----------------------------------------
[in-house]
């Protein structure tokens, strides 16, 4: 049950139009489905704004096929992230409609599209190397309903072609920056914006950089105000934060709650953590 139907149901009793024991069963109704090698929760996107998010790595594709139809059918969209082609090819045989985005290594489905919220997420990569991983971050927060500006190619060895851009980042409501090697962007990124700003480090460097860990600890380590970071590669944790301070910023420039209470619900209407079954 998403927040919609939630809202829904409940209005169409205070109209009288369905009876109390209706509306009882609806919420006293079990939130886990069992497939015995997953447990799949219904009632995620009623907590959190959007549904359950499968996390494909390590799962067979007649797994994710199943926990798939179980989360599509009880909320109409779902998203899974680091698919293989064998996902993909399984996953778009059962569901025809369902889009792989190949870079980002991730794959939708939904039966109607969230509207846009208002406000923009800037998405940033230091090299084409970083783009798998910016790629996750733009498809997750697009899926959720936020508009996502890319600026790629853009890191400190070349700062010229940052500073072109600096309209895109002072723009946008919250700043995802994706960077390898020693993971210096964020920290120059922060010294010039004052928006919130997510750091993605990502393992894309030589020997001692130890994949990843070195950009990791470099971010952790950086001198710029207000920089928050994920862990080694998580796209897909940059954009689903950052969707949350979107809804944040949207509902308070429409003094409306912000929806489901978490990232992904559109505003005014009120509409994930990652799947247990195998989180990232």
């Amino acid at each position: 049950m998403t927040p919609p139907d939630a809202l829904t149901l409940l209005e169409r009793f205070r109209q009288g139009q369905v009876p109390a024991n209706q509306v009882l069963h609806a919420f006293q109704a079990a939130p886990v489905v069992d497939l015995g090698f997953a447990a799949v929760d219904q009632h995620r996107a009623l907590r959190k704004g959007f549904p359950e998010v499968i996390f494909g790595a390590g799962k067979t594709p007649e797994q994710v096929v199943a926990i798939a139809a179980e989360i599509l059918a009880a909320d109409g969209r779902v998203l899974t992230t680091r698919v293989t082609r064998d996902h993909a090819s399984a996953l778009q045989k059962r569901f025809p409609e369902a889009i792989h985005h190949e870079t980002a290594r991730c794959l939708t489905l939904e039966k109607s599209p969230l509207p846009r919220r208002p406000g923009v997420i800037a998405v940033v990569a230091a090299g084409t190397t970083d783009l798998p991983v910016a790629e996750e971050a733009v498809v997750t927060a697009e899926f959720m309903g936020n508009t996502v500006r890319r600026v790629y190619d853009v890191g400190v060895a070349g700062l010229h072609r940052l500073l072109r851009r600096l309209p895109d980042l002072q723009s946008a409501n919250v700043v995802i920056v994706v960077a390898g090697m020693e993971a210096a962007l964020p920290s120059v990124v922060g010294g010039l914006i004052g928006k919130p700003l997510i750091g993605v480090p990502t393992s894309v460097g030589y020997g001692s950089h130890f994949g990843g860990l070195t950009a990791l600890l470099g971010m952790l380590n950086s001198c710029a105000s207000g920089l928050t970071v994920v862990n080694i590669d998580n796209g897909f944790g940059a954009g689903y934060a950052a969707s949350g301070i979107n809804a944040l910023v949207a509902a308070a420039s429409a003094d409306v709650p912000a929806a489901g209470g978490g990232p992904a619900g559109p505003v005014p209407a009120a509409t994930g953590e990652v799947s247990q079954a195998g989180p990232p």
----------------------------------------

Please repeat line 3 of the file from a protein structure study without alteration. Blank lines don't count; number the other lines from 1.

């Amino acid at each position: 049950m998403t927040p919609p139907d939630a809202l829904t149901l409940l209005e169409r009793f205070r109209q009288g139009q369905v009876p109390a024991n209706q509306v009882l069963h609806a919420f006293q109704a079990a939130p886990v489905v069992d497939l015995g090698f997953a447990a799949v929760d219904q009632h995620r996107a009623l907590r959190k704004g959007f549904p359950e998010v499968i996390f494909g790595a390590g799962k067979t594709p007649e797994q994710v096929v199943a926990i798939a139809a179980e989360i599509l059918a009880a909320d109409g969209r779902v998203l899974t992230t680091r698919v293989t082609r064998d996902h993909a090819s399984a996953l778009q045989k059962r569901f025809p409609e369902a889009i792989h985005h190949e870079t980002a290594r991730c794959l939708t489905l939904e039966k109607s599209p969230l509207p846009r919220r208002p406000g923009v997420i800037a998405v940033v990569a230091a090299g084409t190397t970083d783009l798998p991983v910016a790629e996750e971050a733009v498809v997750t927060a697009e899926f959720m309903g936020n508009t996502v500006r890319r600026v790629y190619d853009v890191g400190v060895a070349g700062l010229h072609r940052l500073l072109r851009r600096l309209p895109d980042l002072q723009s946008a409501n919250v700043v995802i920056v994706v960077a390898g090697m020693e993971a210096a962007l964020p920290s120059v990124v922060g010294g010039l914006i004052g928006k919130p700003l997510i750091g993605v480090p990502t393992s894309v460097g030589y020997g001692s950089h130890f994949g990843g860990l070195t950009a990791l600890l470099g971010m952790l380590n950086s001198c710029a105000s207000g920089l928050t970071v994920v862990n080694i590669d998580n796209g897909f944790g940059a954009g689903y934060a950052a969707s949350g301070i979107n809804a944040l910023v949207a509902a308070a420039s429409a003094d409306v709650p912000a929806a489901g209470g978490g990232p992904a619900g559109p505003v005014p209407a009120a509409t994930g953590e990652v799947s247990q079954a195998g989180p990232p």